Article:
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Wednesday, 22 November, 2000, 04:06 GMT
Swimming star O'Neill retires
Susie O'Neill
O'Neill dominated the 200m butterfly for four years
Susie O'Neill, the 200 metres butterfly world record holder and a dual Olympic gold medalist, has announced that she is to quit competitive swimming.

The 27-year-old Australian won the 200 butterfly at the 1996 Atlanta Games and was unbeaten in that event until Sydney in September, where she took silver.

She did, however, avenge her defeat in the 200m freestyle, where she won gold.

She said that she knew at the Games that it would be her last competitive outing. She felt that there was nothing left for her to achieve.

I'm looking forward to putting something back into the community that has supported me for so many years. I will be working with some key community service programs
  Susie O'Neill

"In the back of my mind I knew Sydney was my last competition but to say it out loud was very difficult," O'Neill said.

"Mainly because it was such a big part of my life for the last 18 years.

"There is nothing else I would like to achieve. I knew it was time to go.

"I've enjoyed every minute of it and couldn't have dreamed of a better place to have swum my last international race than at the Olympic Games in front of a packed home crowd. It was like a fairy tale.

"While I have enjoyed a wonderful career, it is now time to move on to other things in my life.

"It appears that my life will be just as busy away from the pool as it was when I was in it. I have many things to look forward to in the immediate future."

Husband put first

O'Neill said she would concentrate on working for the International Olympic Commission, on to which she was voted in September, an indication of her standing within her sport.

"I plan to invest my energies into my appointment as an athlete delegate to the IOC. I am passionate about the Olympic movement and its future.

"I'm looking forward to putting something back into the community that has supported me for so many years. I will be working with some key community service programs."

O'Neill's move comes as no surprise - the Australian had said that she was considering quitting competition to concentrate on her marriage after the disappointment of losing the gold at the Sydney Games to America's Misty Hyman.

Susie O'Neill
O'Neill celebrates with her team-mates at the end of the 2000 Olympics

She said at the time that the need for her to train constantly and spend time away from home in order to remain at the top of her game may force the issue.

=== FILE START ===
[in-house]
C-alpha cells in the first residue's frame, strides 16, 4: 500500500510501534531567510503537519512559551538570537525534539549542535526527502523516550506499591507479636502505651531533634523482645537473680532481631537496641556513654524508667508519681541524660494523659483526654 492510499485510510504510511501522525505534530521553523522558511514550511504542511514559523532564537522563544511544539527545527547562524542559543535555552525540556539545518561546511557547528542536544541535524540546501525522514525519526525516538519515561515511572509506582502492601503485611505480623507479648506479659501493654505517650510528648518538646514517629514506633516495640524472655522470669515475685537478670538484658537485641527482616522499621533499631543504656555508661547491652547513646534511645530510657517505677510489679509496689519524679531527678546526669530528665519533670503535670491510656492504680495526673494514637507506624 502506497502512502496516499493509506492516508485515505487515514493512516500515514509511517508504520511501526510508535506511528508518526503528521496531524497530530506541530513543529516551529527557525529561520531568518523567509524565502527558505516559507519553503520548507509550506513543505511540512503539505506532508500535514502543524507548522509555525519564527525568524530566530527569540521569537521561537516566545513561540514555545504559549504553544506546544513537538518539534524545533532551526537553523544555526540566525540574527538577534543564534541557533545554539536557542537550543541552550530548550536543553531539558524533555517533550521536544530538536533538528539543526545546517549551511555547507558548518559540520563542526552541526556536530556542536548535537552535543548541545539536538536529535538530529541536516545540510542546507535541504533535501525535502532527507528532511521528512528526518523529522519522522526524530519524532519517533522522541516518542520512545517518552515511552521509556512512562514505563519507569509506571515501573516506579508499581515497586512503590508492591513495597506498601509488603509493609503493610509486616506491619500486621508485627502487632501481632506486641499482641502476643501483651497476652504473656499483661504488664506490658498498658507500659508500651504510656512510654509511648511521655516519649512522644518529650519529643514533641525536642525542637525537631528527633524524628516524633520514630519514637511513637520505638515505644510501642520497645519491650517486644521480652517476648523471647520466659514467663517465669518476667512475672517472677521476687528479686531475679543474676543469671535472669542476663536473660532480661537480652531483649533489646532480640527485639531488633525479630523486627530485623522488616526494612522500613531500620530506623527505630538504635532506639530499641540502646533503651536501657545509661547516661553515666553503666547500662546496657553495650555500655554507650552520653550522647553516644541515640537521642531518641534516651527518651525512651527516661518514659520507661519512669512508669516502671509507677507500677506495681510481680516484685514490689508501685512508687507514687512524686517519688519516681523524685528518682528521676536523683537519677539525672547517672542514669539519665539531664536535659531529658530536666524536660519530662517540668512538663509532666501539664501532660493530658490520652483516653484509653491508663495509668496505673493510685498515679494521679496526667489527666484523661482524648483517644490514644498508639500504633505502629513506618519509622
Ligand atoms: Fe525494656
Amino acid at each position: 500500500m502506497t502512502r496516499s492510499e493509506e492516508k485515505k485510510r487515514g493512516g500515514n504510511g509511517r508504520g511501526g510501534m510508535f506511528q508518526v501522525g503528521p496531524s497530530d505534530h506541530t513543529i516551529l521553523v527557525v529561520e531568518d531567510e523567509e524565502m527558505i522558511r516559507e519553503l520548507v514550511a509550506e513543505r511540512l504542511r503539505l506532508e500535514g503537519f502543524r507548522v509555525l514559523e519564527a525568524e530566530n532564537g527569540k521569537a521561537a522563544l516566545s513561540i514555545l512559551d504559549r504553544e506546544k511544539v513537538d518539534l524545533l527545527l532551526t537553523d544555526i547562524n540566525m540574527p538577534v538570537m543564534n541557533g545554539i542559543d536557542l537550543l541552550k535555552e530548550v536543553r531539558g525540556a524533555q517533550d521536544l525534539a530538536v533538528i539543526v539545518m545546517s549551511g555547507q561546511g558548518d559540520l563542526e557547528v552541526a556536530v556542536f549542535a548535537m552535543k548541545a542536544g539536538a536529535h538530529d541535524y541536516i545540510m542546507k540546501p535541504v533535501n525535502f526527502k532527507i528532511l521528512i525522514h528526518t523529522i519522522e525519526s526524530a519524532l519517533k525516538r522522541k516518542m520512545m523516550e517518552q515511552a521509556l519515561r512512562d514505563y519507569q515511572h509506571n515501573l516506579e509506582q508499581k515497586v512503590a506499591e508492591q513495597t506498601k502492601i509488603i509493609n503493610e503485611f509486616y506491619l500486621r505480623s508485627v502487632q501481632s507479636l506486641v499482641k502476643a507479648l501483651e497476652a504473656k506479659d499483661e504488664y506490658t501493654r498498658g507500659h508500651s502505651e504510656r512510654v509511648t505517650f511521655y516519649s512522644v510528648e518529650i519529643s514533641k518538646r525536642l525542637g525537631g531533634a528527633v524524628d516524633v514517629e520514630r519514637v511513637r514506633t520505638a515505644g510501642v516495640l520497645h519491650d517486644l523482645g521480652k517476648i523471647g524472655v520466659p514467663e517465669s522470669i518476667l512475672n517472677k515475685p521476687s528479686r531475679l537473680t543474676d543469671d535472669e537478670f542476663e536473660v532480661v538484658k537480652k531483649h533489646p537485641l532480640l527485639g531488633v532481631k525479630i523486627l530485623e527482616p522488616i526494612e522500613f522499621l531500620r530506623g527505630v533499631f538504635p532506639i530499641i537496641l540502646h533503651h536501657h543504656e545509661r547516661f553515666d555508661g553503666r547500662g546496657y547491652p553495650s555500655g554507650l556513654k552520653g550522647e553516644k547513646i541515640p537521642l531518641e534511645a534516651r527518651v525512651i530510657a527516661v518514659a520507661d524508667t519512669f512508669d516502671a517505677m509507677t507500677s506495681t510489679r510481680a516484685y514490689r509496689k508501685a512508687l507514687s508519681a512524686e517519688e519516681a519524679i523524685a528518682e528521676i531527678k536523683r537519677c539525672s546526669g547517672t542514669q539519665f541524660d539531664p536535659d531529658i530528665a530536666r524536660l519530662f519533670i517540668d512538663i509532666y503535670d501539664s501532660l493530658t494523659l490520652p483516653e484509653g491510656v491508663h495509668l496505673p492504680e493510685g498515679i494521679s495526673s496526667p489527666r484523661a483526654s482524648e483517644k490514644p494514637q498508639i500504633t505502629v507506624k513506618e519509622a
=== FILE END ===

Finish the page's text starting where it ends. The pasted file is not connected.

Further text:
O'Neill went on a surf safari after the Olympics with husband Cliff Fairley to consider her sporting future.

"I did a couple of laps in the hotel pool and decided that was it," she said.

"When I was surfing and all that in Bali I tried to picture myself in the pool training and I couldn't."

Immediately after the Olympics, O'Neill had said: "Swimming always came first - even before Cliff - over the last couple of years so it would be nice to reverse that a bit."

"It's hard on the relationship when you're an elite athlete, especially when you're living in different cities," she said.

Special highlight

O'Neill said she felt she had nothing else to prove in the pool after breaking American Mary T Meagher's 19-year-old 200m butterfly world record at this year's national selection trials.

"Definitely breaking the world record at the trials would be the highlight of my career," she said.

"It was in front of a home crowd, it was sort of expected of me but I still had to go out there and do it.

"I got to speak to Mary T Meagher a half an hour after the record, it was very special."

O'Neill's decision to retire will come as a blow to Australia's head swimming coach, Don Talbot. He had said after the Games: "She's got a lot more left in her."

Olympic controversy

He hinted at the time that he believed her thinking was being clouded by her defeat.

"Finishing being beaten in her favourite event - you can't feel good about that even though she got silver and it was a great swim and she holds the world record," he said.

At the Olympics, she was also involved in a controversy with Dutch swimmer Inge de Bruijn, hinting that she thought de Bruijn's swims were "pretty suss", a remark that was interpreted as a drug slur.

O'Neill later sent her rival an e-mail apologising for the remarks.

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See also:

12 Oct 00 |  Swimming
O'Neill contemplates retirement
20 Sep 00 |  Swimming
Hyman breaks O'Neill's hold
19 Sep 00 |  Swimming
O'Neill strikes gold for Australia
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